ETD Access Restrictions

Can I restrict access to my thesis or dissertation?

Yes, you can embargo your work, which restricts public access for a specified period of time. You may choose to restrict access to your work for six months, one year, two years, or six years, depending on your school's embargo policies.

Consult with your advisor about your wish to restrict access to your thesis or dissertation. Your school or program must approve any embargo request. 

Restricting access to your entire thesis or dissertation requires several steps. Make sure you read the instructions carefully during the submission process.

For doctoral students whose work is automatically submitted to ProQuest and masters students electing to submit their work:  The embargo period you request through Emory's ETD submission process must match the embargo you request from ProQuest. If you are requesting an embargo longer than two years, you must contact ProQuest directly at

For Laney Graduate School students wanting to request an embargo extension:  Complete the LGS Embargo Extension Request form. Once you submit your request, the LGS approver will process it, and you will be notified of their decision.

How do I decide whether to restrict access to my work?

When deciding whether to embargo your work, it's important to think about the possible outcomes of sharing your work openly.

Sharing your work: As an early career scholar/researcher, you likely have some interest in making yourself known in the academic community that you wish to join. Perhaps you will be looking for a tenure-track faculty position at a college or university, or maybe you want to do research in a commercial setting, such as a pharmaceutical company. Whatever your specific goals are, everything probably boils down to getting a job, and this task can be made a bit less daunting if you have made a solid start on establishing your scholarly reputation. Sharing your dissertation openly as soon as possible after graduation helps you because it gets your work out there for others to discover and appreciate. After all, how can people get to know your work if they cannot access it?

Not sharing your work: Your goal may be to revise your dissertation and publish it as a book. If so, some scholars and researchers believe (without much evidence) that publishers may be reluctant to accept your book for publication if your dissertation is openly available online. In other words, there's a perception that publishers may consider an open dissertation to be "prior publication," which would mean they would reject it. However, most book-based dissertations require considerable revision, so many publishers may not consider depositing your thesis or dissertation in the repository as a prior publication. In fact, having your dissertation openly accessible may help create interest in your future publication.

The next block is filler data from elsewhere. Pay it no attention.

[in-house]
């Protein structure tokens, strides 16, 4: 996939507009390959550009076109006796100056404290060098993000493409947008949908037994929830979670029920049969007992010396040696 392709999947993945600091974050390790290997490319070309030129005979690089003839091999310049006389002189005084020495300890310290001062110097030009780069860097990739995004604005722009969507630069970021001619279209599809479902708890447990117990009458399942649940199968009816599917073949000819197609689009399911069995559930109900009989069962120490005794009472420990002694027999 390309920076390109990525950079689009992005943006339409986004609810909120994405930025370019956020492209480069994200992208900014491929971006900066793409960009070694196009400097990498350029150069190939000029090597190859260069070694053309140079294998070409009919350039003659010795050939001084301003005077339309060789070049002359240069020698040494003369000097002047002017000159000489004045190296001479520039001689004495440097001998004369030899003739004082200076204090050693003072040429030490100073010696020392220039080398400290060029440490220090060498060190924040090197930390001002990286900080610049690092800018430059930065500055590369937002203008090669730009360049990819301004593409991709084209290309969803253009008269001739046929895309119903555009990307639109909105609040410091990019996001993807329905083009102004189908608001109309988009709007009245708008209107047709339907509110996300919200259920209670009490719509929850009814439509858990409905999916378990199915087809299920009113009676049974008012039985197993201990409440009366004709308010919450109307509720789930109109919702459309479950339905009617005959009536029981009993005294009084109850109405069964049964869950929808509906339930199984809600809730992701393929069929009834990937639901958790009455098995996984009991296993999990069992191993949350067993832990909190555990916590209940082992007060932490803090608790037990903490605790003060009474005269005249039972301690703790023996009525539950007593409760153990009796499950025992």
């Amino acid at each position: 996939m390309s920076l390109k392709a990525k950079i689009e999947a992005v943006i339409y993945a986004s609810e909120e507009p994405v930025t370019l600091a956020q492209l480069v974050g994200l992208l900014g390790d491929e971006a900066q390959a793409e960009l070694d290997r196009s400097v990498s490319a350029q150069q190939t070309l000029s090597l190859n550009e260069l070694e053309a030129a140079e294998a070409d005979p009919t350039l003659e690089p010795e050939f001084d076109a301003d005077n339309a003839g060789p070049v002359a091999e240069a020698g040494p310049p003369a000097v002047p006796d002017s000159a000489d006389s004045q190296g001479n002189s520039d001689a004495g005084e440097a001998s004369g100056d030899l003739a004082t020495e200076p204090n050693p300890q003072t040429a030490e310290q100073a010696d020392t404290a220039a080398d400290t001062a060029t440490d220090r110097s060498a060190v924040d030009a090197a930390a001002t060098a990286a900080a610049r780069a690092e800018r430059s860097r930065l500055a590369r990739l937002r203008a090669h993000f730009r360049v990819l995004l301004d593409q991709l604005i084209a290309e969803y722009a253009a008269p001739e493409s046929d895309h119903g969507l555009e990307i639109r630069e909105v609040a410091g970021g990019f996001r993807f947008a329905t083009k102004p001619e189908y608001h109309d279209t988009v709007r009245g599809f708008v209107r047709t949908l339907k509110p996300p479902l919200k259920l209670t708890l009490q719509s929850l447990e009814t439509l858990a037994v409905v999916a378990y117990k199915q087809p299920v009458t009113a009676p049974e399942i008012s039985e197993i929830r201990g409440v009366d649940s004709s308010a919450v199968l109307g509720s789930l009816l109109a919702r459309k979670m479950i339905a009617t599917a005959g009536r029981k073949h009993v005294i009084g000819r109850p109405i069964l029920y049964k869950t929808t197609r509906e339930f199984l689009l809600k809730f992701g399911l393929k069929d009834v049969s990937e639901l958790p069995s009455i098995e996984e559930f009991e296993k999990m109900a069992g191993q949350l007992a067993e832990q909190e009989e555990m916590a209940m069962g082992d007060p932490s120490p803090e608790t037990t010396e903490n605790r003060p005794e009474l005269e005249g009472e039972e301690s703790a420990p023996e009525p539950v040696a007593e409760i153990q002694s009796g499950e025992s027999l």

However, there are valid reasons to embargo your dissertation for a short time.

  1. Your work may include descriptions of something for which one of more patents are pending, and you want to ensure that early release of your work does not interfere with the patent process.
  2. If the research you conducted was sponsored by external funding, the funder may require you to restrict access to your thesis or dissertation for a specified period.
  3. You may have already published one of more chapters of your dissertation (or your entire thesis) as a journal article, and you transferred the copyright in that work to your publisher. This transaction means that the publisher now controls who can access it (unless it was published open access, in which case you likely still own the copyright and can do what you like with your work). Most publishers will not object to your reuse of the published article in your dissertation or thesis, even if you transferred the copyright to them, but it's wise to check their policies and obtain reuse permission; publishers usually do not charge a fee for this type of reuse. If you have any questions about this topic, be sure to contact us at

What does restricted access include?

Emory offers three options for restricted access:

  • Restrict files only (visitors will not be able to see the full-text PDF of your work or any supplemental files you attached to the record)
  • Restrict files and table of contents
  • Restrict files, table of contents, and abstract

If your abstract or table of contents contain sensitive information, you may wish to restrict access to them. Discuss this with your advisor and school or department, and follow the instructions during the submission process to restrict access to the appropriate sections.

If you restrict access to your abstract, notify ProQuest soon after graduation to request that your abstract not be included in Dissertation Abstracts. You must contact ProQuest directly at Provide your name, your dissertation's title, your school (Emory University), and, if possible, the publication number. If you need to speak with someone at ProQuest, call 734-761-4700, Ext. 2.

Please note that while you may request to temporarily restrict acess to your abstract, table of contents, and/or files, the rest of your record will be accessible by the public through Emory's ETD website and popular search engines. Publicly accessible information will include your work's title, author, committee members, program of study, research fields, and keywords.

Additional Resources

Open Access and Dissertation Embargoes by Audrey Truschke in Dissertation Reviews

Published a Revised Dissertation 

To Embargo Your Dissertation, or Not?